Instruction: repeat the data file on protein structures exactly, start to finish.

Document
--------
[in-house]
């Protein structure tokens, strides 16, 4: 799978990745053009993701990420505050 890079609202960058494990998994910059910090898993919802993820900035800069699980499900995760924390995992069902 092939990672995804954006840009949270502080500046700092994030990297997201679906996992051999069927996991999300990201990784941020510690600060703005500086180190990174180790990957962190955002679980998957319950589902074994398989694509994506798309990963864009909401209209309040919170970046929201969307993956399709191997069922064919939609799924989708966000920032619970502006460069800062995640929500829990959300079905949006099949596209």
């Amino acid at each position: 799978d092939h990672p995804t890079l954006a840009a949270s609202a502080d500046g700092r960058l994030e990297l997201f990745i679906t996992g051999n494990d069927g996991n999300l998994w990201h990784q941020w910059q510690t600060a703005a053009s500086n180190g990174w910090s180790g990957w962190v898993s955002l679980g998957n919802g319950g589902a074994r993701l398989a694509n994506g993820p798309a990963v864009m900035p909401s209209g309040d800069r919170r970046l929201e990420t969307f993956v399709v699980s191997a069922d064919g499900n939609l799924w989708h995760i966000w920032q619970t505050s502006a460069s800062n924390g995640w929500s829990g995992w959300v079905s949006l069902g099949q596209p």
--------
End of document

[in-house]
């Protein structure tokens, strides 16, 4: 799978990745053009993701990420505050 890079609202960058494990998994910059910090898993919802993820900035800069699980499900995760924390995992069902 092939990672995804954006840009949270502080500046700092994030990297997201679906996992051999069927996991999300990201990784941020510690600060703005500086180190990174180790990957962190955002679980998957319950589902074994398989694509994506798309990963864009909401209209309040919170970046929201969307993956399709191997069922064919939609799924989708966000920032619970502006460069800062995640929500829990959300079905949006099949596209």
């Amino acid at each position: 799978d092939h990672p995804t890079l954006a840009a949270s609202a502080d500046g700092r960058l994030e990297l997201f990745i679906t996992g051999n494990d069927g996991n999300l998994w990201h990784q941020w910059q510690t600060a703005a053009s500086n180190g990174w910090s180790g990957w962190v898993s955002l679980g998957n919802g319950g589902a074994r993701l398989a694509n994506g993820p798309a990963v864009m900035p909401s209209g309040d800069r919170r970046l929201e990420t969307f993956v399709v699980s191997a069922d064919g499900n939609l799924w989708h995760i966000w920032q619970t505050s502006a460069s800062n924390g995640w929500s829990g995992w959300v079905s949006l069902g099949q596209p």